Miami must also face Boston College on November 25th. If Miami loses both, then Tech is the outright Big East champion and will play in the Fiesta or Sugar. But that's a stretch, even for ole Harry.

There's not really a way to explain this scenario simply. Like a Palm Beach, Fla., presidential ballot, you've got to study the thing long and hard before realizing how it works.

Simply put, there are two at-large bids for the BCS and at least four teams likely to be in the running: Virginia Tech, Notre Dame and the two Pacific 10 teams. Any other team ranked in the top 12 of the BCS ratings with at least nine wins is eligible too.

If Oklahoma loses in the Big 12 Championship game, it joins the mix and the Sooners would likely get an at-large bid to the Sugar Bowl in a student vs. pupil, Stoops vs. Spurrier game. In that scenario, the Hokies are a lock for Jacksonville.

What Tech - head coach Frank Beamer and athletics director Jim Weaver specifically - will do in the next two weeks is campaign with the vigor of a presidential candidate.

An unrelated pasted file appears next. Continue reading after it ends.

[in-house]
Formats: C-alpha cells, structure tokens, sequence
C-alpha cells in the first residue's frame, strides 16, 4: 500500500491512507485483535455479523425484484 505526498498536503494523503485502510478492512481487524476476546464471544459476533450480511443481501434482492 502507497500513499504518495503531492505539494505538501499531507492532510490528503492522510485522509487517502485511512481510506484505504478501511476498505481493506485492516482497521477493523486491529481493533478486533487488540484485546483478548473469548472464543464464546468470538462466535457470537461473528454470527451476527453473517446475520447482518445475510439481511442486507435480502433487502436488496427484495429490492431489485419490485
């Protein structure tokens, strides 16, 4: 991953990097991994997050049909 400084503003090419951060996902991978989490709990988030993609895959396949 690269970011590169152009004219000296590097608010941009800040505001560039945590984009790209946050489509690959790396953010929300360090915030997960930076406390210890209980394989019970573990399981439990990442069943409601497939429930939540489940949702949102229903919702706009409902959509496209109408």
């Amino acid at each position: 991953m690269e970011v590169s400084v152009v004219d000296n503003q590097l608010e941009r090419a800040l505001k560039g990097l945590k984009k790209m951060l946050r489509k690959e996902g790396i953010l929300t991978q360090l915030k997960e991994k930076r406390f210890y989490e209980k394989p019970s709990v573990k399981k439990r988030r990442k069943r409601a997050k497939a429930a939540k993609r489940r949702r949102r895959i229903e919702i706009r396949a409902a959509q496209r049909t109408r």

Here are Tech's selling points:
  • Michael Vick: The Hokies have the nation's most exciting player on their team and have one of the nation's highest scoring teams (40.1 points per game).
  • Television draw: Tech's 2000 Nielsen rating for the Sugar Bowl was a BCS record 17.5.
  • Ticket sales: The Hokies have sold out their allotment for tickets each year during their current seven-year bowl run. A Tech vs. Florida matchup in the Sugar Bowl or Tech vs. Notre Dame matchup in the Fiesta Bowl is guaranteed to sell out.

So the Hokies have a lot going for them, but they're going to need a little bit of help. They'll play the 'Vick card' as hard and as often as possible. On the field, Tech must take care of business against UVa.

Behind the scenes, you know Tech's administration - and the Big East office - will do all it can to get the Hokies to New Orleans or Tempe.

But it may not be enough.
Me: Harry, pull for Oregon State, Washington State, Syracuse and Rutgers.

Harry: I gotta cheer for Rutgers?

Me: Yep. And if any team ranked ahead of Tech loses, consider that a good thing.

Harry: Wait. I gotta pull for Dennis Erickson too?

Me: Bud, you wanna go to Tempe or not?

Harry: Awwwright. Go Beavers!

Internet Mania
Ok, getting silly now.

My buffet buddy, Mike Burnop, and I receive frequent interview requests from radio stations nationwide to talk about the Hokies and Tech football in general.